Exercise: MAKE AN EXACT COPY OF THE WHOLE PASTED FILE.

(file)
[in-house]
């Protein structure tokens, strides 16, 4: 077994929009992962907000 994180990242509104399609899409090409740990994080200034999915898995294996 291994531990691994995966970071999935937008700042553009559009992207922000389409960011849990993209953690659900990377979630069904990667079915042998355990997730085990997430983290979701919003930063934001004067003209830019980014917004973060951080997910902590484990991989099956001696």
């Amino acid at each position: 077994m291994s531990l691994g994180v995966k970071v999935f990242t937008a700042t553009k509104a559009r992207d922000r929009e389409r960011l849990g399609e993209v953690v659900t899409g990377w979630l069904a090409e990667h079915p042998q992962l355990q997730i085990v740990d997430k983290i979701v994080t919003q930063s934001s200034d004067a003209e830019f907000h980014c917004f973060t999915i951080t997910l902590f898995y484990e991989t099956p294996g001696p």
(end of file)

[in-house]
């Protein structure tokens, strides 16, 4: 077994929009992962907000 994180990242509104399609899409090409740990994080200034999915898995294996 291994531990691994995966970071999935937008700042553009559009992207922000389409960011849990993209953690659900990377979630069904990667079915042998355990997730085990997430983290979701919003930063934001004067003209830019980014917004973060951080997910902590484990991989099956001696």
């Amino acid at each position: 077994m291994s531990l691994g994180v995966k970071v999935f990242t937008a700042t553009k509104a559009r992207d922000r929009e389409r960011l849990g399609e993209v953690v659900t899409g990377w979630l069904a090409e990667h079915p042998q992962l355990q997730i085990v740990d997430k983290i979701v994080t919003q930063s934001s200034d004067a003209e830019f907000h980014c917004f973060t999915i951080t997910l902590f898995y484990e991989t099956p294996g001696p």